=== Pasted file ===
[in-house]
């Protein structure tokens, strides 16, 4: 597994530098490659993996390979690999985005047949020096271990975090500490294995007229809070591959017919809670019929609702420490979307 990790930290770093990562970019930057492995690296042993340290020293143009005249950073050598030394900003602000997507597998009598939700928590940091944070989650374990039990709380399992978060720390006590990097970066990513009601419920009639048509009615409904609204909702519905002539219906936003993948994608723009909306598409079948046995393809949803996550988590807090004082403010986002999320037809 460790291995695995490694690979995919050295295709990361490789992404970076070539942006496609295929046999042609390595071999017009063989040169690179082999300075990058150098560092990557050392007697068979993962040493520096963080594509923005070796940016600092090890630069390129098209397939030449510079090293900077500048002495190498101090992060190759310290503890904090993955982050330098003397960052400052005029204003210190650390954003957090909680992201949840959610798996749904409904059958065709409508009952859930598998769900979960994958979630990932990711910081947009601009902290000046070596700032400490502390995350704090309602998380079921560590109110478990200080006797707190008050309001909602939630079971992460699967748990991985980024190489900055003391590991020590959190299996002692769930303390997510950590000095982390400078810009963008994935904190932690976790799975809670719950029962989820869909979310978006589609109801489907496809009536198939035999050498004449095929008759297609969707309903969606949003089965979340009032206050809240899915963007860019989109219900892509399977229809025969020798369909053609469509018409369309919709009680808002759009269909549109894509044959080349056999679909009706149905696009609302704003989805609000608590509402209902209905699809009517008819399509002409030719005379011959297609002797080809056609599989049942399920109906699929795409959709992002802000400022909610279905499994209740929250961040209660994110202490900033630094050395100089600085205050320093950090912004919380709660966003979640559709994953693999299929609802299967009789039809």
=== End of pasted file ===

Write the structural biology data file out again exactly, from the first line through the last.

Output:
[in-house]
């Protein structure tokens, strides 16, 4: 597994530098490659993996390979690999985005047949020096271990975090500490294995007229809070591959017919809670019929609702420490979307 990790930290770093990562970019930057492995690296042993340290020293143009005249950073050598030394900003602000997507597998009598939700928590940091944070989650374990039990709380399992978060720390006590990097970066990513009601419920009639048509009615409904609204909702519905002539219906936003993948994608723009909306598409079948046995393809949803996550988590807090004082403010986002999320037809 460790291995695995490694690979995919050295295709990361490789992404970076070539942006496609295929046999042609390595071999017009063989040169690179082999300075990058150098560092990557050392007697068979993962040493520096963080594509923005070796940016600092090890630069390129098209397939030449510079090293900077500048002495190498101090992060190759310290503890904090993955982050330098003397960052400052005029204003210190650390954003957090909680992201949840959610798996749904409904059958065709409508009952859930598998769900979960994958979630990932990711910081947009601009902290000046070596700032400490502390995350704090309602998380079921560590109110478990200080006797707190008050309001909602939630079971992460699967748990991985980024190489900055003391590991020590959190299996002692769930303390997510950590000095982390400078810009963008994935904190932690976790799975809670719950029962989820869909979310978006589609109801489907496809009536198939035999050498004449095929008759297609969707309903969606949003089965979340009032206050809240899915963007860019989109219900892509399977229809025969020798369909053609469509018409369309919709009680808002759009269909549109894509044959080349056999679909009706149905696009609302704003989805609000608590509402209902209905699809009517008819399509002409030719005379011959297609002797080809056609599989049942399920109906699929795409959709992002802000400022909610279905499994209740929250961040209660994110202490900033630094050395100089600085205050320093950090912004919380709660966003979640559709994953693999299929609802299967009789039809």